SolarCity has a reputation as an innovator. It was the first solar company to offer customers financing for little or no upfront costs, and buyers have responded enthusiastically. Now the company wants to sell its new turnkey microgrids-as-a-service to cities, hospitals, military bases, island communities and others in remote areas.
It appears to be a solid strategy in a number of ways. The customer pool SolarCity has targeted is certainly the right one, and the company’s experience with distributed solar, energy storage and related systems is indisputable.
What are the advantages?
SolarCity spokesman Jonathan Bass told Greentech Media the usual plan for developing a microgrid meant working with a major engineering company and spending a lot of money, or finding the right vendors and hiring someone else to make it. Bass said SolarCity’s technique was much more direct and less expensive.
“In addition to providing the software and integration, similar to our other products, we will provide a financing option and O&M,” Bass explained. He added that the company is working on distributed generation projects with three California cities and has built a microgrid.
Utilities are warming up to microgrids too
Revenues for global utility distribution microgrids (UDM) are expected to climb from $2.4 billion in 2014 to $5.8 billion in 2023, according to a report from Navigant Research. Utility microgrids are now a fraction of the microgrid market, but Navigant believes utility owned and operated microgrids are seen as “the next logical extension” of their smart grid deployments. And, as others have observed, the utility interest could also be seen as an expression of a “If you can’t beat ‘em, join ‘em” approach.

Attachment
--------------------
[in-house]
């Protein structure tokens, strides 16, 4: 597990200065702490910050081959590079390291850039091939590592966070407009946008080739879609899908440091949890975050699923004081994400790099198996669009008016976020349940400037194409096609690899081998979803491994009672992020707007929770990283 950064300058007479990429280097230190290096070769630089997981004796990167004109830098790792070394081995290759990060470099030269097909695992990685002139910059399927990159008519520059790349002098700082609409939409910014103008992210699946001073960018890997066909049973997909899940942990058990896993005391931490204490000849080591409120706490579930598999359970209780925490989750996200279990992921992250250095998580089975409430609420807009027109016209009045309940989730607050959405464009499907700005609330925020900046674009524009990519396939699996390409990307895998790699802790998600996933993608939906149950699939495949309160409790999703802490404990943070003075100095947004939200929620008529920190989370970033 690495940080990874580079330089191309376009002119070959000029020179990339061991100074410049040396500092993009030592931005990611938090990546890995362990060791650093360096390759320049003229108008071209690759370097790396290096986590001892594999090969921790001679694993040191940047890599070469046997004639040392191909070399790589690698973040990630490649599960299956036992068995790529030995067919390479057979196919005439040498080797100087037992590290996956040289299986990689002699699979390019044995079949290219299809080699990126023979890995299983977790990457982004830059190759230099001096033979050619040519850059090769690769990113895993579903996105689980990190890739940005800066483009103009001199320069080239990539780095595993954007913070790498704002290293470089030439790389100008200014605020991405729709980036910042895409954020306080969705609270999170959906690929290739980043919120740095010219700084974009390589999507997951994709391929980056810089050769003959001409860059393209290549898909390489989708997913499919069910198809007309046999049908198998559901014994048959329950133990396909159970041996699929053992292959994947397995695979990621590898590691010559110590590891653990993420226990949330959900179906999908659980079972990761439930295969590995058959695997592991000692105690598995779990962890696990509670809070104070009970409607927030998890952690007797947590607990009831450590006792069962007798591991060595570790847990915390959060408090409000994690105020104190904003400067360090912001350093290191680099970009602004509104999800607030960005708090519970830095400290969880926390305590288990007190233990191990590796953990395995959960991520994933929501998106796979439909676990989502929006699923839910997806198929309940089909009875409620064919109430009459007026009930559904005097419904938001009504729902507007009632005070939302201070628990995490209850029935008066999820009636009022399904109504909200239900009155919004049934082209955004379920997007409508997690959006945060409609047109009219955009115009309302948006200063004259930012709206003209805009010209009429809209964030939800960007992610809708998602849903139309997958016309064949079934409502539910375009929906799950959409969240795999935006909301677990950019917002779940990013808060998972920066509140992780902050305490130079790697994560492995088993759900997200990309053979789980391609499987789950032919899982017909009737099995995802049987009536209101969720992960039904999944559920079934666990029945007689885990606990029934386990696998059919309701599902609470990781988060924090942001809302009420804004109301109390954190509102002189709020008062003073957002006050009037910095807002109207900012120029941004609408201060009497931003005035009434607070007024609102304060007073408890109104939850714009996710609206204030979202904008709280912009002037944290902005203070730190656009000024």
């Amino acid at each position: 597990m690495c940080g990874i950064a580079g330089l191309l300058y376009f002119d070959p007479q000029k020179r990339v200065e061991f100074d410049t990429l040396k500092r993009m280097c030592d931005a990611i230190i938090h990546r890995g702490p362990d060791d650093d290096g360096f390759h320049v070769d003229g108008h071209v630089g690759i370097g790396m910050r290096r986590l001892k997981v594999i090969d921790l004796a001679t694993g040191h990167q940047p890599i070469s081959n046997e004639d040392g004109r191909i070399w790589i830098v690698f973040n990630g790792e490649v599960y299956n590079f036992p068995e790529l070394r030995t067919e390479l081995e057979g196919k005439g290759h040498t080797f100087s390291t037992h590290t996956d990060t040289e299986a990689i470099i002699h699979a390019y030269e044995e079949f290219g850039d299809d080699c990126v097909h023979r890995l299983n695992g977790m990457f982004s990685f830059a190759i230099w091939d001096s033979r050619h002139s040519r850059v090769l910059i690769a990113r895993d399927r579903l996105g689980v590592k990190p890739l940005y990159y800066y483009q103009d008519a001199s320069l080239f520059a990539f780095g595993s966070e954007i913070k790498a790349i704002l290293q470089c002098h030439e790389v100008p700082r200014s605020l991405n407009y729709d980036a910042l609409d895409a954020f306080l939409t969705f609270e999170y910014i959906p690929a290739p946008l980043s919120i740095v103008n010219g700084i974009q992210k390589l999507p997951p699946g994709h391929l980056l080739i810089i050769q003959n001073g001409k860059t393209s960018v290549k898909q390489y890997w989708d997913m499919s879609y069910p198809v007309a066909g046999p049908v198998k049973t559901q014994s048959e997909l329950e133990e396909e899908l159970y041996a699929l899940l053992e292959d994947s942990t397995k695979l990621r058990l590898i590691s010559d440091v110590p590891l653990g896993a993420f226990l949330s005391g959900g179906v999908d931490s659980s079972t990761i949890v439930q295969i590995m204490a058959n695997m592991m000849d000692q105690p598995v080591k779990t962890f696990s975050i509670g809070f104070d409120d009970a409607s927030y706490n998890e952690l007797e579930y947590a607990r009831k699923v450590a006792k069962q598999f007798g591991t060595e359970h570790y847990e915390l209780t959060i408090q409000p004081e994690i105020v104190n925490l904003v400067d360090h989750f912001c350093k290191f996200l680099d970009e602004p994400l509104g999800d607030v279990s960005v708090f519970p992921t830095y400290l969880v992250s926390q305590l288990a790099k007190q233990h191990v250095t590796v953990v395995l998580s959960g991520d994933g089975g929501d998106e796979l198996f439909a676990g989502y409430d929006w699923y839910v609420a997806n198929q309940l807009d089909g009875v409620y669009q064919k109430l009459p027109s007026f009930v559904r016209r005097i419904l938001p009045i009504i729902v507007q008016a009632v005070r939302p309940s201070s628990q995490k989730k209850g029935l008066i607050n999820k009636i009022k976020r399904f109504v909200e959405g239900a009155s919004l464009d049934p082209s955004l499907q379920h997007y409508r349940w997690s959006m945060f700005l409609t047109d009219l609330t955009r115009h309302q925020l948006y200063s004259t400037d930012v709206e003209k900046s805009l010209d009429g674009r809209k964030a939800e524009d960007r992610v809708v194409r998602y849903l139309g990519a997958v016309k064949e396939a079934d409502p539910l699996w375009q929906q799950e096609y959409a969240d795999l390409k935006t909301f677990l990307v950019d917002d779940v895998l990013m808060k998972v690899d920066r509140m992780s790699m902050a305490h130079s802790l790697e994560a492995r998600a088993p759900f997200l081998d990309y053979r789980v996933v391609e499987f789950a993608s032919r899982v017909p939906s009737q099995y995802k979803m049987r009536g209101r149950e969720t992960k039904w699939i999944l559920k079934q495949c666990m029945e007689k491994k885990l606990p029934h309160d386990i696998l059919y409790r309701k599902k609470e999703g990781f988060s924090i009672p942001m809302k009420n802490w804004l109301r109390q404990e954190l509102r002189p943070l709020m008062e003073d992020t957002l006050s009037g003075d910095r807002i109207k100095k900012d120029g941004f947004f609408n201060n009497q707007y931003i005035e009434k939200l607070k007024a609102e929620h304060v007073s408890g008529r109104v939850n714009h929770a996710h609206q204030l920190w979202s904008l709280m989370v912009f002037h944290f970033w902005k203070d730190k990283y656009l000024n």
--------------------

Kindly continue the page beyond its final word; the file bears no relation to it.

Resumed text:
Duke Energy, a heavyweight in the U.S. utility industry, wants to come up with a way to develop interoperability between equipment operating at the grid’s edge. Exploring the potential for microgrids is expected to be a major – if later – element of that massive undertaking. Duke has been actively recruiting partners for what it refers to as its "Coalition of the Willing." Among them are Council Lead Partners Cisco, GE, Alstom Grid, Itron, S&C Electric and Schneider Electric, as well as Associate Partners ABB and Elster.
These partners represent a variety of background and expertise in microgrids and related technologies. For example:
- GE is working on a Department of Energy (DOE) funded project with the National Renewable Energy Laboratory and Clarkson University to develop an Enhanced Microgrid Control System for a New York village that is subjected to ice storms.
- Alstom is doing the research, design and development project for a microgrid at the Philadelphia Navy Yard, also supported in part by the DOE.
- S&C Electric designs and builds smart microgrids as one of its services.
Council Associate Partner Black & Veatch believes in microgrid technology so much that it installed a microgrid in its Rodman Innovation Pavilion at its World Headquarters in Overland Park, Kansas. This 30,000-square-foot building features a microturbine, solar PV, geothermal technology and battery storage. Take a video tour >>
Why should cities care?
Microgrids are increasingly seen as solutions to problems that communities everywhere face -- from providing power outage mitigation and protection to serving remote locations where grid connections are impractical. They also are used as emergency backup power for critical infrastructure.
Doug Peeples is a Portland, Oregon-based writer specializing in technology and energy. Follow @smartccouncil on Twitter.